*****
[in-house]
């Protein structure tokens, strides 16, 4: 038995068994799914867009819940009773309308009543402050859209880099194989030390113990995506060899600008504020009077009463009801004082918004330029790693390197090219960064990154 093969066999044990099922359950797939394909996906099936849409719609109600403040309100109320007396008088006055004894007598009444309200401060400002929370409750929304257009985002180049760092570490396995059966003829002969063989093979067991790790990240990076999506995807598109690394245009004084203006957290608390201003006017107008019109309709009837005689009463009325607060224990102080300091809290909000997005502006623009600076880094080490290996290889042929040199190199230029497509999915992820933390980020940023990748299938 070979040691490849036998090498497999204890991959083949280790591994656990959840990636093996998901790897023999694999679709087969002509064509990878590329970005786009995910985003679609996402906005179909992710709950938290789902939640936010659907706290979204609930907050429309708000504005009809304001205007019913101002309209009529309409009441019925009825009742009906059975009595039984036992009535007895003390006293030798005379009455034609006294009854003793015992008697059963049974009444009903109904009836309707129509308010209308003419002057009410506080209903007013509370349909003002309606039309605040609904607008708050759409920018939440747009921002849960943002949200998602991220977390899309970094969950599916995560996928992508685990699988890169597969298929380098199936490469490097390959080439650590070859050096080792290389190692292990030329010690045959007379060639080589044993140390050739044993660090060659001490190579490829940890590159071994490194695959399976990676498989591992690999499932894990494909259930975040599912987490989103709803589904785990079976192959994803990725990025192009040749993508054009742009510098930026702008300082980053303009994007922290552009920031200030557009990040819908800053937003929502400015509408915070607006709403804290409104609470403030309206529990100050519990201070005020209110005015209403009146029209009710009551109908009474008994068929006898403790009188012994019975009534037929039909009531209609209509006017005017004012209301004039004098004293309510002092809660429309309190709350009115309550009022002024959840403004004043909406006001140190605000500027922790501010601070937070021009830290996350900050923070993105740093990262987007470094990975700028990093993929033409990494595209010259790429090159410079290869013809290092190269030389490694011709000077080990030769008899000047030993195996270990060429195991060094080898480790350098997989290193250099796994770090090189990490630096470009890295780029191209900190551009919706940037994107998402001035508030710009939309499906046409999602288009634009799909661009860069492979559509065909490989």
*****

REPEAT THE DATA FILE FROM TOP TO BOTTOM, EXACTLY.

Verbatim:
[in-house]
């Protein structure tokens, strides 16, 4: 038995068994799914867009819940009773309308009543402050859209880099194989030390113990995506060899600008504020009077009463009801004082918004330029790693390197090219960064990154 093969066999044990099922359950797939394909996906099936849409719609109600403040309100109320007396008088006055004894007598009444309200401060400002929370409750929304257009985002180049760092570490396995059966003829002969063989093979067991790790990240990076999506995807598109690394245009004084203006957290608390201003006017107008019109309709009837005689009463009325607060224990102080300091809290909000997005502006623009600076880094080490290996290889042929040199190199230029497509999915992820933390980020940023990748299938 070979040691490849036998090498497999204890991959083949280790591994656990959840990636093996998901790897023999694999679709087969002509064509990878590329970005786009995910985003679609996402906005179909992710709950938290789902939640936010659907706290979204609930907050429309708000504005009809304001205007019913101002309209009529309409009441019925009825009742009906059975009595039984036992009535007895003390006293030798005379009455034609006294009854003793015992008697059963049974009444009903109904009836309707129509308010209308003419002057009410506080209903007013509370349909003002309606039309605040609904607008708050759409920018939440747009921002849960943002949200998602991220977390899309970094969950599916995560996928992508685990699988890169597969298929380098199936490469490097390959080439650590070859050096080792290389190692292990030329010690045959007379060639080589044993140390050739044993660090060659001490190579490829940890590159071994490194695959399976990676498989591992690999499932894990494909259930975040599912987490989103709803589904785990079976192959994803990725990025192009040749993508054009742009510098930026702008300082980053303009994007922290552009920031200030557009990040819908800053937003929502400015509408915070607006709403804290409104609470403030309206529990100050519990201070005020209110005015209403009146029209009710009551109908009474008994068929006898403790009188012994019975009534037929039909009531209609209509006017005017004012209301004039004098004293309510002092809660429309309190709350009115309550009022002024959840403004004043909406006001140190605000500027922790501010601070937070021009830290996350900050923070993105740093990262987007470094990975700028990093993929033409990494595209010259790429090159410079290869013809290092190269030389490694011709000077080990030769008899000047030993195996270990060429195991060094080898480790350098997989290193250099796994770090090189990490630096470009890295780029191209900190551009919706940037994107998402001035508030710009939309499906046409999602288009634009799909661009860069492979559509065909490989």